Gold prices are edging about 0.1 percent higher today, as global investors monitor the latest developments surrounding the coronavirus pandemic. There’s a climb in Covid-19 cases in 20 US states, while the number of cases in Tokyo also reported a rise over the weekend, highlighting the fact that the coronavirus is not easily vanquished.
Should markets get the sense that another round of lockdowns in major economies is drawing nigh, that may derail the optimism surrounding a rapid economic recovery and spur further gains in safe havens.
Note that on both the daily chart as well as the weekly timeframe, Bullion’s upwards trend seems to have plateaued around the mid-$1700 range. Gold bulls clearly benefitted for the two months since March when much of the global economy was placed on a lockdown, which in turn triggered a deep worldwide recession. However, since May, Gold has been unable to continue posting higher highs and higher lows, as the optimism surrounding the reopening of many major economies has kept Gold to a sideways pattern.
Still, the lingering fears in the markets appears to be keeping the $1670 support level mostly intact, perhaps providing the platform for Gold’s next big push higher.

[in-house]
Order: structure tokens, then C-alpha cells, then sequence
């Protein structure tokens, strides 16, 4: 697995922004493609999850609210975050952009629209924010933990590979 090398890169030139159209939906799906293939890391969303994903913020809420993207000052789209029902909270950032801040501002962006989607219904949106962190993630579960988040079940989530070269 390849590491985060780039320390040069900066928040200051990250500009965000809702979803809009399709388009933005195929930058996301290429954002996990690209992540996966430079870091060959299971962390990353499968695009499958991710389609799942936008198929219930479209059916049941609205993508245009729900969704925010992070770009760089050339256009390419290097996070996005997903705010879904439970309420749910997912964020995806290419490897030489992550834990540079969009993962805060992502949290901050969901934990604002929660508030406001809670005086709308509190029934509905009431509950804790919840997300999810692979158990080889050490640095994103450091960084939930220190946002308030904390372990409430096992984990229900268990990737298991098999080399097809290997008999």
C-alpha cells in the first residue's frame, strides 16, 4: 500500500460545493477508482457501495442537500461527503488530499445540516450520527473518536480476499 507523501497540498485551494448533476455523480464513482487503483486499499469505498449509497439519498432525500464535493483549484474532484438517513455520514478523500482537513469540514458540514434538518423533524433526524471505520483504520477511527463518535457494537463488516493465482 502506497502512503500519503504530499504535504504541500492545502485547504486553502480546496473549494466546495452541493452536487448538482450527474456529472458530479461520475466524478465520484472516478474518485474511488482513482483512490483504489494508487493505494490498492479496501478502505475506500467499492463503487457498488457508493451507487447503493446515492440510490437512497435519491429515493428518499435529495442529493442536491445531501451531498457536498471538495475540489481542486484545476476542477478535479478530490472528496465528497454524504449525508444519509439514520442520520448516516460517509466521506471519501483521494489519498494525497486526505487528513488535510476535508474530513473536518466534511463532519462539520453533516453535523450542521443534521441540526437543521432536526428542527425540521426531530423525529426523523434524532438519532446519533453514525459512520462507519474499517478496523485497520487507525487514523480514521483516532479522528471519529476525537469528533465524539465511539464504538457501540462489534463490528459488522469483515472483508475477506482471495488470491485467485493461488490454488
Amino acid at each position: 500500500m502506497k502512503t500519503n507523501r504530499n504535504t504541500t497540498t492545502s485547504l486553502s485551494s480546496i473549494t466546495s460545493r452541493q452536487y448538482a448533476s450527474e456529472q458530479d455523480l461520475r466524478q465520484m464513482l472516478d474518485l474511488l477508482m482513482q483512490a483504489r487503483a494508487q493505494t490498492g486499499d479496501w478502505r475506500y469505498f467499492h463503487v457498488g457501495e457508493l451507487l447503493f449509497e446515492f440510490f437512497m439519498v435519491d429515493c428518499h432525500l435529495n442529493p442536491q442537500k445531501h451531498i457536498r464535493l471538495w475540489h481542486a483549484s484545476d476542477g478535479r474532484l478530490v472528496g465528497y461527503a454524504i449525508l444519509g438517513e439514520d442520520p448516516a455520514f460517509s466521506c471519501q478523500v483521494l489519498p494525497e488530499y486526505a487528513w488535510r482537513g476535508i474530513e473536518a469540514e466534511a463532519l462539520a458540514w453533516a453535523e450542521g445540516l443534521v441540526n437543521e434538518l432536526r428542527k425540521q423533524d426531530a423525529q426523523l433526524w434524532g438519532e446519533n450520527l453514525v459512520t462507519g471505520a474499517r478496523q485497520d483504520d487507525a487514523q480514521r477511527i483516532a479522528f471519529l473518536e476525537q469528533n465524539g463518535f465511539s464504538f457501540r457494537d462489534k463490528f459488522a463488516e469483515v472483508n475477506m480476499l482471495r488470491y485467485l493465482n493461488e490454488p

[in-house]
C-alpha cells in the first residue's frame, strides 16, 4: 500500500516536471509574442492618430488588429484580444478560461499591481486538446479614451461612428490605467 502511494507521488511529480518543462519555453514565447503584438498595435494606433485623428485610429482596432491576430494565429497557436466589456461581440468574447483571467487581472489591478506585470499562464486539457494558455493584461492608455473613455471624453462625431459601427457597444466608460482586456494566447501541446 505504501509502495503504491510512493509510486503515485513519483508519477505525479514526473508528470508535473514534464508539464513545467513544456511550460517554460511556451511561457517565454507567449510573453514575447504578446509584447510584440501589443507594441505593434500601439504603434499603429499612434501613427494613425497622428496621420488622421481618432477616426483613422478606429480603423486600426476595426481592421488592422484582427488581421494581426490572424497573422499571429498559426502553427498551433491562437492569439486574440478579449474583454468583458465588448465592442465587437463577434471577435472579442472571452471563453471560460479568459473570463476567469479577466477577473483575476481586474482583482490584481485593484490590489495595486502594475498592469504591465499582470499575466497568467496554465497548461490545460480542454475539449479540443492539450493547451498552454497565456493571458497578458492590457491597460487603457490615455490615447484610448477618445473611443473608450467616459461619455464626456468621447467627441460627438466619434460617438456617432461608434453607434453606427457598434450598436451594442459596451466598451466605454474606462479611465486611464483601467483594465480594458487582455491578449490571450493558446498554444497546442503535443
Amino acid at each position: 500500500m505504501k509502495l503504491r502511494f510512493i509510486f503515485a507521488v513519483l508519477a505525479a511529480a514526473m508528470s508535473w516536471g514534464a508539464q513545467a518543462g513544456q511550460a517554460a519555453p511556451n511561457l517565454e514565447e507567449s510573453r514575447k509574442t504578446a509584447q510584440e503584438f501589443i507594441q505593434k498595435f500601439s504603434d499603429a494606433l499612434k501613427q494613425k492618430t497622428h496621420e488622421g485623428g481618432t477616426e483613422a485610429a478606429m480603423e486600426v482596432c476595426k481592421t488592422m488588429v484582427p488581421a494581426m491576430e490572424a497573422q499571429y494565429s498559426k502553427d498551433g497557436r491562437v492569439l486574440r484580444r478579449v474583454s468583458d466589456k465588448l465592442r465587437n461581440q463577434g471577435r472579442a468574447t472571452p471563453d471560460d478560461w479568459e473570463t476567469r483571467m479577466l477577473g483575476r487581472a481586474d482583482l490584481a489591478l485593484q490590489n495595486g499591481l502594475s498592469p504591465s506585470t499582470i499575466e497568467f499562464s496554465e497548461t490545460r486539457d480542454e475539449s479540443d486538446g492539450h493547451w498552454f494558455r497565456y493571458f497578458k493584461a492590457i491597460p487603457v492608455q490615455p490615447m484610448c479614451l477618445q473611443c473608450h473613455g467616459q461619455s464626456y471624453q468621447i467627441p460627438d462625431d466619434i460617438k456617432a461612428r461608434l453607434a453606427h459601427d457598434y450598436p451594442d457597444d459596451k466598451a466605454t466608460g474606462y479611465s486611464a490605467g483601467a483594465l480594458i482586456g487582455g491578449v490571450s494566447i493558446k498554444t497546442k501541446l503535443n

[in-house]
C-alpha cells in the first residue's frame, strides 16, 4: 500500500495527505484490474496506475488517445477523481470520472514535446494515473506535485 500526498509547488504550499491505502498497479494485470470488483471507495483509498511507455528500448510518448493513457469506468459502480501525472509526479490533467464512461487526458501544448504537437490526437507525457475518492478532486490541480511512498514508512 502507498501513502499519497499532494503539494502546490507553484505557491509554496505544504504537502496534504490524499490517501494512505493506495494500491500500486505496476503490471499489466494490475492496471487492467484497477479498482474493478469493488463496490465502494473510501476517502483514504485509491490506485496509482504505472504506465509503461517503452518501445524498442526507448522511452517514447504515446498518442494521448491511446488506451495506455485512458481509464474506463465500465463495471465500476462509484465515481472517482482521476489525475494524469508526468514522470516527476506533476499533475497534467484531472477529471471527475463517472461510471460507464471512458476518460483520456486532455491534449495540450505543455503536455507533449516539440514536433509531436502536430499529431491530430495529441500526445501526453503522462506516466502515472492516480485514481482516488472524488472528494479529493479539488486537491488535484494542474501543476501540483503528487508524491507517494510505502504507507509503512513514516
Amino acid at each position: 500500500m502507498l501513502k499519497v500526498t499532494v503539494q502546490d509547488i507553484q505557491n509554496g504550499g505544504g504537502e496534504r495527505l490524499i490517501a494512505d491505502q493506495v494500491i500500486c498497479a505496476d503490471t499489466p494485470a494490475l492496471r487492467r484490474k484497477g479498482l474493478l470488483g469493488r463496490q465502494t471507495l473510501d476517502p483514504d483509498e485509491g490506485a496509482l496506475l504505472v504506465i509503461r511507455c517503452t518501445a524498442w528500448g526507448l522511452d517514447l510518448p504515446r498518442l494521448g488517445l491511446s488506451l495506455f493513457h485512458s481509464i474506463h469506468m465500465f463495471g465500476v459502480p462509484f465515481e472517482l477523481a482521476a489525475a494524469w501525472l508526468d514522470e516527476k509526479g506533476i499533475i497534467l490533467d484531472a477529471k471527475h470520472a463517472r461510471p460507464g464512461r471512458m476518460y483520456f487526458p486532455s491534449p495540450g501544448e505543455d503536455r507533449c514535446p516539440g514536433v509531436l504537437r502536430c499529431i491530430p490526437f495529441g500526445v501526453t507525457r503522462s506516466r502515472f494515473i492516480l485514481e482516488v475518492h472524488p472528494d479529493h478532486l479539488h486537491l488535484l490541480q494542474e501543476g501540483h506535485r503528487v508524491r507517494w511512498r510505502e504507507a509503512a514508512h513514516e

The precious metal is just about two weeks away from registering its 7th consecutive quarterly gain, a run that stretches back to Q4 2018. This is the longest such streak since the 2008-2011 Gold bull run, with prices climbing for 12 consecutive quarters. That stretch also included the record high of $1920.60, a record that still stands till this day.
It’s amidst such tense market environments that Gold tends to shine. Bullion has already seen tailwinds from US interest rates falling to near-zero, coupled with the overall risk aversion from the global pandemic. However, the US Dollar’s resilience has hampered Gold’s ability to surge even higher.
Should signs of a second wave of Covid-19 cases worldwide become more prominent, that could be the catalyst for Gold prices reaching the psychologically-important $1800 level for the first time since 2012.